Sheriff James Pohlmann seemed delighted when he asked 5th-graders graduating the Sheriff’s Office Drug Abuse Resistance Education program at Prompt Succor Schppl what they had learned and one boy answered “to make good choices.’’
It was music to the sheriff’s ears because the importance of making good choices is what he emphasizes to students at each graduation of the D.A.R.E. program, taught by instructors from the Sheriff’s Office to every fifth-grader in the parish.
“It’s refreshing to hear they realize it comes down to making good choices in life,’’ Sheriff Pohlmann said after the ceremony. “That’s the answer you are hoping to get to that question.’’
D.A.R.E. is aimed at trying to keep youngsters from using drugs, including tobacco and alcohol, or taking part in violence or bullying others.
The sheriff, speaking this week at D.A.R.E. graduations and large turnouts of relatives at Prompt Succor and Gauthier Elementary, said kids can only lead productive lives if they make the right choices, including listening to their parents and teachers and deciding who they should and shouldn’t associate with.
About 90 children graduated the D.A.R.E. program at Gauthier and about 50 at Prompt Succor.
The sheriff praised parents for coming out and encouraged them to continue staying focused on their children, including talking often with them and looking for warning signs to help prevent drug use or be alerted to them actually using drugs.
If necessary, drug test kits are available at pharmacies to test young people, the sheriff told parents. If there is a problem it is important to rescue them before they become involved
in the criminal justice system and end up in prison, the sheriff said.
Educating children early on about the hazards of drug abuse is the best hope to reduce future use and a life tortured by drug addiction and criminal acts to support a drug habit, Sheriff Pohlmann said.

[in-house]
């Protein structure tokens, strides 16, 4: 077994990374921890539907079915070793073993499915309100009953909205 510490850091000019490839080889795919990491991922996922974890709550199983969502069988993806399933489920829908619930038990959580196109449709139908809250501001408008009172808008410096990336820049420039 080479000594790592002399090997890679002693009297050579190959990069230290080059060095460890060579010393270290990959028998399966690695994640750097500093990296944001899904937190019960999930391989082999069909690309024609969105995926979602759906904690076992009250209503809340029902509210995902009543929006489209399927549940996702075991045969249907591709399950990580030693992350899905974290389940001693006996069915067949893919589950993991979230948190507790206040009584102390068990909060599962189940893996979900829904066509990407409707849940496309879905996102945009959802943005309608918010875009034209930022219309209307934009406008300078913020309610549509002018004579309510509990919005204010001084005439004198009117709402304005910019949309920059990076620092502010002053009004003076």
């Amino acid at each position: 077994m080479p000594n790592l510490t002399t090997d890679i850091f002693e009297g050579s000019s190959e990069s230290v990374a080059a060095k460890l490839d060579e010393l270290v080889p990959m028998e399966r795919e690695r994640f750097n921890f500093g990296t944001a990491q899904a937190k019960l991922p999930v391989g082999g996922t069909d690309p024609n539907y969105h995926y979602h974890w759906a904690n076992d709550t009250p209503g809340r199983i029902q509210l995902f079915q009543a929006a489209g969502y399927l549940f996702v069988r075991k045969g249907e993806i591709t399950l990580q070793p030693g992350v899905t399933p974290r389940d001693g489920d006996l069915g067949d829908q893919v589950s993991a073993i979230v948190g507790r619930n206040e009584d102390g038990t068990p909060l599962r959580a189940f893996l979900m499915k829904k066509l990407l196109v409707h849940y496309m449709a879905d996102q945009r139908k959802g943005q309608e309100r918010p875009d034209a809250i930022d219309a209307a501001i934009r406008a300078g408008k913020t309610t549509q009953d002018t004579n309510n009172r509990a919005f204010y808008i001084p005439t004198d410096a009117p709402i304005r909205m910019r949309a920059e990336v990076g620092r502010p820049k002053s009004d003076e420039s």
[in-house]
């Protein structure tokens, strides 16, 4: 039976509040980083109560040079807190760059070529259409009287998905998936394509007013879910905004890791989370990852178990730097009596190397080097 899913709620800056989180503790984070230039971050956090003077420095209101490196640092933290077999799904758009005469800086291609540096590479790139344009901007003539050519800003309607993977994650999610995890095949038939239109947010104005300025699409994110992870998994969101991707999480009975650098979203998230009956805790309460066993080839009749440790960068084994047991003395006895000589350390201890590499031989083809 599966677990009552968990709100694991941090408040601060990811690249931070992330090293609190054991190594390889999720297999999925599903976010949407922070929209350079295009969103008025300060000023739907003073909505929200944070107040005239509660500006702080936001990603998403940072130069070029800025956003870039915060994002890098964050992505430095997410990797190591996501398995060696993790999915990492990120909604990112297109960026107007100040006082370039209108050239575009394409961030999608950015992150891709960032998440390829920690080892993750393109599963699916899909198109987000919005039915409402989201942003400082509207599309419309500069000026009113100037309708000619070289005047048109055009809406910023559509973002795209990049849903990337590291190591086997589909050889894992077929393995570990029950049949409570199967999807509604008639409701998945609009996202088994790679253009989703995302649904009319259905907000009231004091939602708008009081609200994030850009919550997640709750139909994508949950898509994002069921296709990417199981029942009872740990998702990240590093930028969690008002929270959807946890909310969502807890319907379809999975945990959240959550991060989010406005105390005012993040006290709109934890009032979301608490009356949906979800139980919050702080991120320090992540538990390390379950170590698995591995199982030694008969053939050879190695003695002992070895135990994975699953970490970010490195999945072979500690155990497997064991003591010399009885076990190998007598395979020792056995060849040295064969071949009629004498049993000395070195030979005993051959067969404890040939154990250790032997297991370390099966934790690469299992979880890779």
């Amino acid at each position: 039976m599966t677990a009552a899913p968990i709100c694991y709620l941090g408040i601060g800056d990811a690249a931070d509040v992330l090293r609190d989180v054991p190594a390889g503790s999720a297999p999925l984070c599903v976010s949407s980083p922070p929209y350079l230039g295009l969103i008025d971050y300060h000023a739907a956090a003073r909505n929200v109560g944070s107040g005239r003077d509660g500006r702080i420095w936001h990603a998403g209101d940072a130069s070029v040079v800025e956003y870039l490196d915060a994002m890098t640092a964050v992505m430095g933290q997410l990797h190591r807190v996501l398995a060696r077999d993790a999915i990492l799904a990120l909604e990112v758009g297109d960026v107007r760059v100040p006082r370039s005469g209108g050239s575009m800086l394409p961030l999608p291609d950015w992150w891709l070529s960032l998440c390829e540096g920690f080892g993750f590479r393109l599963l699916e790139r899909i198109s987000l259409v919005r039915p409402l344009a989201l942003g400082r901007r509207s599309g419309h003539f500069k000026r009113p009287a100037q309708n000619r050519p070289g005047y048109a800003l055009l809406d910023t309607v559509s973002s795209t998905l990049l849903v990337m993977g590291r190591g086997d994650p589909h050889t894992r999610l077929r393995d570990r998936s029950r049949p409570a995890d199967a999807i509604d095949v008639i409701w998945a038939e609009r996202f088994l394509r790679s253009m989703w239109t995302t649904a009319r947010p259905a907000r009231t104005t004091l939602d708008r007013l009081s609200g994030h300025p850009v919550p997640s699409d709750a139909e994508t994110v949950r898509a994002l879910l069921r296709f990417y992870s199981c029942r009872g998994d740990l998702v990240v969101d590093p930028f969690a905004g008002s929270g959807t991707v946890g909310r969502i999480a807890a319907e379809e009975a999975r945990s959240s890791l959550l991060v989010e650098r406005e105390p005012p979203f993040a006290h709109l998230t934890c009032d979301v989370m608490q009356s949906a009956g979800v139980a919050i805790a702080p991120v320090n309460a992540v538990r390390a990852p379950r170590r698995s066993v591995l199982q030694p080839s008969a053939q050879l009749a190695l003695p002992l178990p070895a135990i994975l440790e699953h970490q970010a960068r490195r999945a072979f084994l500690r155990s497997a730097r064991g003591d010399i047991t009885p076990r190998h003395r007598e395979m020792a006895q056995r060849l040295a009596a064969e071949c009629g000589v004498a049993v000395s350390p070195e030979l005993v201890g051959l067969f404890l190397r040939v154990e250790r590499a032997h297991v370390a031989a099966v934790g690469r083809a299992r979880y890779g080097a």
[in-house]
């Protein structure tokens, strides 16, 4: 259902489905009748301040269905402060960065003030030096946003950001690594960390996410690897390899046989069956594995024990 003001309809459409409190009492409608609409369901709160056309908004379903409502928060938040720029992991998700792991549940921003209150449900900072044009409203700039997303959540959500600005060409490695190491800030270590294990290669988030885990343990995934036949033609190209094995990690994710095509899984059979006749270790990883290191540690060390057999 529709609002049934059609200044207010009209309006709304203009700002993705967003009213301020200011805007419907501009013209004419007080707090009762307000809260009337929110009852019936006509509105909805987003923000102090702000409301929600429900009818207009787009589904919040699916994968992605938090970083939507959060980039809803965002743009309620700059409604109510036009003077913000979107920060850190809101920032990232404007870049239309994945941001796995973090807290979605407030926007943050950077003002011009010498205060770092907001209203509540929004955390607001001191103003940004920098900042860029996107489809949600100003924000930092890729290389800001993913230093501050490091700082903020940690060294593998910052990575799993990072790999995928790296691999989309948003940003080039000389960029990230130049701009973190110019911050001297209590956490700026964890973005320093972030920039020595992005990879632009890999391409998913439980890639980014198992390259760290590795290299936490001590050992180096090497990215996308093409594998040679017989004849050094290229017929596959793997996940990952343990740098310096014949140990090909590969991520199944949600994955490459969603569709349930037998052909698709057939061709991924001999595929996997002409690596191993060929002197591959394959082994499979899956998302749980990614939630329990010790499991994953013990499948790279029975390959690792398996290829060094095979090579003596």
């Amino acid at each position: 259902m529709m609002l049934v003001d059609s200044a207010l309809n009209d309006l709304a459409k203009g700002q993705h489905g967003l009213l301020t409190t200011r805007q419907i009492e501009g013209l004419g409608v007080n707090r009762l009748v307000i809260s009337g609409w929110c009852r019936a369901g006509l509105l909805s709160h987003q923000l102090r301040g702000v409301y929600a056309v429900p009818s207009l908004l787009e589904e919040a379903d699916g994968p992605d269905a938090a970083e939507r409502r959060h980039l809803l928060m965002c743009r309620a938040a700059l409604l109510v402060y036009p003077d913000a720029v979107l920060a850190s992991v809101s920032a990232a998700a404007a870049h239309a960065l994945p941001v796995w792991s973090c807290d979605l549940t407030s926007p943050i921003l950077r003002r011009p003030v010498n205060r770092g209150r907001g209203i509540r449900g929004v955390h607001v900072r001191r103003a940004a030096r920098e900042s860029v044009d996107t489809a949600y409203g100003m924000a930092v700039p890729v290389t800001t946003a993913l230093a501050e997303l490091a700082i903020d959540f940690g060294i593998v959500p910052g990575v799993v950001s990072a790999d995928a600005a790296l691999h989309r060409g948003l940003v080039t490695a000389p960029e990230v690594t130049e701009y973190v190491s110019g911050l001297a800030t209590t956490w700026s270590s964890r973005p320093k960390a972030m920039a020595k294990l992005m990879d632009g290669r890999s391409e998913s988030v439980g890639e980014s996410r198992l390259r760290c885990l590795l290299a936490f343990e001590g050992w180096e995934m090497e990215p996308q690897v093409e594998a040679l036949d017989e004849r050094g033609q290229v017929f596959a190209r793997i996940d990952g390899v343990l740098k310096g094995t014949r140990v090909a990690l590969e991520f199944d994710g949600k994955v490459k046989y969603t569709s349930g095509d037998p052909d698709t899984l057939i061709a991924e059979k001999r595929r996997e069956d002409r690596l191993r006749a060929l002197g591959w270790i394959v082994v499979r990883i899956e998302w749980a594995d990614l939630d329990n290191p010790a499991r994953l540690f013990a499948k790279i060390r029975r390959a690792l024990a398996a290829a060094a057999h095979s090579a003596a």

“How do you stop the crime problem,’’ the sheriff asked children and parents. “You’ve got to stop the drug problem,’’ he answered.
The sheriff said many people have family members affected by illegal drugs or alcohol abuse.
“Drugs destroy your life, your family and your community,’’ Sheriff Pohlmann said. The parish jail is filled with people who are there because of drug problems, either because they were arrested with drugs or the need for money to buy drugs led them to get caught stealing or burglarizing, the sheriff said.
“If you think drugs are a non-violent offense,’’ the sheriff said, “I can take you to cemeteries’’ where people who have died from using drugs are buried.
“Learn the warning signs of drug use,’’ in young people, Sheriff Pohlmann said to parents, including:
- Loss of interest in things they used to do such as sports, dance or reading.
- Hanging around with new groups of friends unknown to parents.
- Sudden attitude or mood swings.
- Sudden problems connected with school and academics.
Talk regularly with your children and be familiar with their friends, the sheriff said.
If parents see signs of possible problems, don’t be hesitant to ask what is happening. “It’s not something they will grow out of and it needs to be addressed,’’ the sheriff said.
Sheriff Pohlmann said while D.A.R.E. is a good program he would like to see it expanded to be a regular course in school for grades one through 12.
That would put money on the front end of the problem to get to kids through education, perhaps giving them a chance of avoiding becoming addicted and then either getting arrested for drugs or after committing crimes seeking money for drugs. That would be better than paying on the back end for incarcerating them, the sheriff said.
Also, the sheriff said, there is a crucial need for treatment programs for addiction – especially for young people – so that it isn’t available only to the rich or those with great insurance.
Also, the sheriff said he favors prison sentences for anyone who sells drugs.
Several hundred 5th-grade students graduate each semester from the D.A.R.E. program given by St. Bernard sheriff’s officers Lt. Lisa Jackson, commander of the program, and Sgt. Darrin Miller. The D.A.R.E. program, held in both public and private schools, was re-established in 2009, four years after Hurricane Katrina.